Close Close
Popular Financial Topics Discover relevant content from across the suite of ALM legal publications From the Industry More content from ThinkAdvisor and select sponsors Investment Advisor Issue Gallery Read digital editions of Investment Advisor Magazine Tax Facts Get clear, current, and reliable answers to pressing tax questions
Luminaries Awards

Life Health > Running Your Business

A Whole New Meaning

Your article was successfully shared with the contacts you provided.

Would Your Business Owner Clients

Be Interested In A Tax-Deductible Buy-Sell?


Most business owners know the value of having a buy-sell agreement (BSA), and many of those have realized the advantages of having their BSA funded in case of death or disability. Most often, these business owners have concluded that to fund a BSA properly, they will have to accept the fact that insurance premiums must be paid, either by the corporation or by the parties obligated to purchase the interest of a deceased business partner, and that those premiums will be paid on an after-tax basis.

Often, the structure chosen for the BSA will be a trusteed cross-purchase plan, so that the number of required policies is minimized, yet the surviving owners can receive a basis step-up in the deceased owners shares going to them.

But what if the entity could deduct the premiums being paid for the life insurance? Would that be the kind of planning your clients would be interested in considering?

Many advisors who have assisted clients in negotiating BSAs probably have not highlighted the unparalleled advantages of having the insurance premiums tax deductible to the business from day one. However, proper planning can accomplish this objective.

What we are talking about here is a properly established, properly run trust established under Internal Revenue Code Section 419A(f)(6).

Besides the tax deductibility of the premiums, several other favorable advantages arise from this type of plan. Most business owners, like real estate homeowners, have difficulty evaluating how much they should sell their business for. A typical cross purchase buy-sell via this plan allows the owners to minimize the costs and time associated of attempting to derive a “fair” consensual evaluation method and err on the side of a higher amount, which always will be appreciated by the beneficiaries.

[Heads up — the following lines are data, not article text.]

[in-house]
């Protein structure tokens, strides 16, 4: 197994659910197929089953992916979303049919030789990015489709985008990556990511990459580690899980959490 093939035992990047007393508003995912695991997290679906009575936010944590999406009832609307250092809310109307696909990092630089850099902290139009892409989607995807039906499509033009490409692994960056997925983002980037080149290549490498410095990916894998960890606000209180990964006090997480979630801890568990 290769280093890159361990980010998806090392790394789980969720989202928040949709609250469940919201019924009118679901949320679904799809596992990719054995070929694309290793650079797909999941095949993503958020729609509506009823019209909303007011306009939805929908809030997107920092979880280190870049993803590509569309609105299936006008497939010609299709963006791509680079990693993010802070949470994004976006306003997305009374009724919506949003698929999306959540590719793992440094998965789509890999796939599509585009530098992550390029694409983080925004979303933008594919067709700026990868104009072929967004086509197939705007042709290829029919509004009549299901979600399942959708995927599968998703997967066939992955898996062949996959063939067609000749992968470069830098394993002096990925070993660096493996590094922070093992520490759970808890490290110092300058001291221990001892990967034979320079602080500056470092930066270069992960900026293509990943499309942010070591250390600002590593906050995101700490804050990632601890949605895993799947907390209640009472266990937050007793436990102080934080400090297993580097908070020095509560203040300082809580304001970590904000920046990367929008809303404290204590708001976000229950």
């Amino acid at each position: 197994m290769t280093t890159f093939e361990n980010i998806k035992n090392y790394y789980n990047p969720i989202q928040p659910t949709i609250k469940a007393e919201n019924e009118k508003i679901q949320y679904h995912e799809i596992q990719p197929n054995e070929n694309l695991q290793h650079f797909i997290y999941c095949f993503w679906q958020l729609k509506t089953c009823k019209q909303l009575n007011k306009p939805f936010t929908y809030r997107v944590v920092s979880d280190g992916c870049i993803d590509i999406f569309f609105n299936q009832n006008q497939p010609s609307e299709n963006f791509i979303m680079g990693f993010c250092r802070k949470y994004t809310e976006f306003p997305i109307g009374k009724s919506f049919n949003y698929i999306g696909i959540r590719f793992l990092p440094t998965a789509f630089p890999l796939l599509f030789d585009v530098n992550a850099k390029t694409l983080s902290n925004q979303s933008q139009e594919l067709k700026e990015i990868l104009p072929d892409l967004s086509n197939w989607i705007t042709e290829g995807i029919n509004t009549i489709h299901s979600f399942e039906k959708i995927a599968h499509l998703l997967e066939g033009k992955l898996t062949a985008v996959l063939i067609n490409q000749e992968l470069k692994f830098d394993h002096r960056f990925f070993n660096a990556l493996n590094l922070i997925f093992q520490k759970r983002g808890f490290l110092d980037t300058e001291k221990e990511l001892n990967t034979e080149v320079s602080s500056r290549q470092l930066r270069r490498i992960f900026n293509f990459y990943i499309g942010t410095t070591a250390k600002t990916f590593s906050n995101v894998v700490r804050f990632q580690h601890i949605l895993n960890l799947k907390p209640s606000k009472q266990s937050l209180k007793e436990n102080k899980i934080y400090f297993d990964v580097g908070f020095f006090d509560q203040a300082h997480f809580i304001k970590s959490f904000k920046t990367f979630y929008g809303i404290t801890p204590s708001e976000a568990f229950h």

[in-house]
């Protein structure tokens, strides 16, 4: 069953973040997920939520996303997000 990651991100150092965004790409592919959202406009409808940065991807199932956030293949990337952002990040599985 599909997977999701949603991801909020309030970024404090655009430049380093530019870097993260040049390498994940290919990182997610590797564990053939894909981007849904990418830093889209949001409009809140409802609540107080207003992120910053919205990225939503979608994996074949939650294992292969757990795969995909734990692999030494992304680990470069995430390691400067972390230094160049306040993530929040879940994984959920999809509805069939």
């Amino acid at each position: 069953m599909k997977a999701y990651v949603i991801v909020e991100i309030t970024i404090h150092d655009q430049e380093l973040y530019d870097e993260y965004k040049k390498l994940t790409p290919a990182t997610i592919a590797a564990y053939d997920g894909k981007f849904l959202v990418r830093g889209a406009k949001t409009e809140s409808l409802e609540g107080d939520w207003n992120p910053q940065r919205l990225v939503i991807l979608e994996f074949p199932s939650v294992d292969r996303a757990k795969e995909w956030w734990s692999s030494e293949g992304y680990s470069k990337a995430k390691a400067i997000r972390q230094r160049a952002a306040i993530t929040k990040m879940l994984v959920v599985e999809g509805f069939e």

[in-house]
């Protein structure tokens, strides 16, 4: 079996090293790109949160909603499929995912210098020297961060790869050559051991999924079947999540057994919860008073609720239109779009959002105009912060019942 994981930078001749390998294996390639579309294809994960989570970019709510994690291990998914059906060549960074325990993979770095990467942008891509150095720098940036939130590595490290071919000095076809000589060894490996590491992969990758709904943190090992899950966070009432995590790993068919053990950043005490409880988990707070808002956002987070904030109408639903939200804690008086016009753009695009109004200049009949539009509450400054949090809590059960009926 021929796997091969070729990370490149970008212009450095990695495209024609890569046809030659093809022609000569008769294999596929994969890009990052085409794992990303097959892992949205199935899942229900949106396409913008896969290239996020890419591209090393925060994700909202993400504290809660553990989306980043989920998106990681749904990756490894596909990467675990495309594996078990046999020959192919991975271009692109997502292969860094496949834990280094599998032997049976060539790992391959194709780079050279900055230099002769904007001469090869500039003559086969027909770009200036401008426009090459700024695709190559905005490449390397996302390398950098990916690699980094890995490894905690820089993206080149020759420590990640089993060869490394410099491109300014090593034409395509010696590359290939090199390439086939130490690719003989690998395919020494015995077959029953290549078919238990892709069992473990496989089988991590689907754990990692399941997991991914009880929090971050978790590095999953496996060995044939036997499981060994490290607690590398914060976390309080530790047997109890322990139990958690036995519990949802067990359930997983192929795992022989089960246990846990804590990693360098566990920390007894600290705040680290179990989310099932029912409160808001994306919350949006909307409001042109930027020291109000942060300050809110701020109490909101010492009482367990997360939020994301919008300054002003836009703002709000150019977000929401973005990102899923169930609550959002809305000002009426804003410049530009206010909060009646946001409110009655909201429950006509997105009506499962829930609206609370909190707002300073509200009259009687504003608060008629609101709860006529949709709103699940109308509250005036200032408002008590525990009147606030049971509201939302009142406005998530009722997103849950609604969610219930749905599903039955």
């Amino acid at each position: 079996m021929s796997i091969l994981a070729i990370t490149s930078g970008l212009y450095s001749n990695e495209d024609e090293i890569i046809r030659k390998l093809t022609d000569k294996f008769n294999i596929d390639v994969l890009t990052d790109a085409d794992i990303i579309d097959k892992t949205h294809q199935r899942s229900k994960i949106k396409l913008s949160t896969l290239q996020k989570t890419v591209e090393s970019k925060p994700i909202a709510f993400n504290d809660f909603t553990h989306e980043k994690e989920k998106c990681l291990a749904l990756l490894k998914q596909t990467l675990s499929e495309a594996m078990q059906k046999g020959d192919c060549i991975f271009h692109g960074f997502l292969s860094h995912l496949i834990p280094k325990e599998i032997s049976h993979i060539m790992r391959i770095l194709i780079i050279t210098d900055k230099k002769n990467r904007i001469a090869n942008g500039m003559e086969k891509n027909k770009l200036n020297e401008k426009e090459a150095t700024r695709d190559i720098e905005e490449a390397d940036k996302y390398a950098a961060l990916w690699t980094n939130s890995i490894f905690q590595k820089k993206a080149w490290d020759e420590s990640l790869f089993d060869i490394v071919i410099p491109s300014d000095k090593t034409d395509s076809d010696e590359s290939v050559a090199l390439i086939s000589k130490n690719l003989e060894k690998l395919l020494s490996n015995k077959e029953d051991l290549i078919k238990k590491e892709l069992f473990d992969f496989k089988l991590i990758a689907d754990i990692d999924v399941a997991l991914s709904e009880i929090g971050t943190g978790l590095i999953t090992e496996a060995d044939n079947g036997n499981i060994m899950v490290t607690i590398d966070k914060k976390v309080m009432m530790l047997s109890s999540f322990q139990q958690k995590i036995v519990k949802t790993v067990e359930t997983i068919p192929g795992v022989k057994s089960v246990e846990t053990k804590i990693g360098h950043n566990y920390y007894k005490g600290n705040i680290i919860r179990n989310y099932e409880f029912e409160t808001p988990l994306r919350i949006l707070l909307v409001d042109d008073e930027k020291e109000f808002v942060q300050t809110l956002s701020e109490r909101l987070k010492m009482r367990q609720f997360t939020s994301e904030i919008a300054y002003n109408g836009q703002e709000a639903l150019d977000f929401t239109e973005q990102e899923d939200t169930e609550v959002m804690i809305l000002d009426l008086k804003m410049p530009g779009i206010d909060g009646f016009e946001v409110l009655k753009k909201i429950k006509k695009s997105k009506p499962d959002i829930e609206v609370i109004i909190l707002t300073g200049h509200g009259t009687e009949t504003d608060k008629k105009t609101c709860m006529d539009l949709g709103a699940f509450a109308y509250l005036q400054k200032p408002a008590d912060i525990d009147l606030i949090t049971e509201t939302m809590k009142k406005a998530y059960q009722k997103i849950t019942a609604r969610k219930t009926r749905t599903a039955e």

In addition, if the business runs into financial difficulties and there is a claim on their assets, the insurance policies within the plan are not subject to creditors.

With C Corps, contributions to the plan have the additional benefit of resulting in a reduction in its taxable income. This in return would reduce the amount which would be transferred to the companys retained earnings account. A reduction in the amount going into the retained earnings indirectly helps avoid the company paying an accumulated earnings tax. The companys CFO will like the effect on the balance sheet.

Another nice administrative and less costly benefit of buy-sell agreements within the plan is the need for fewer actual policies. For example, with 5 owners, outside the plan, 20 policies need to be underwritten and purchased along with incurring the additional policy fees and costs, whereas the plan trustee needs only to purchase 5 policies. The fact that the business is paying the total premiums for the 5 owners also avoids the equity concern of younger, healthier owners having to possibly pay significantly higher premiums for a partner not as healthy and young.

Of course, while this plan has benefits, it also has the drawback of the owners not having access to the policys cash values while they are within the plan. Typically, buy-sell owners do not look to cash values as a ready source of funds. If the policies values are depleted, making them vulnerable to being lapsed, this would defeat the purpose of a properly designed agreement.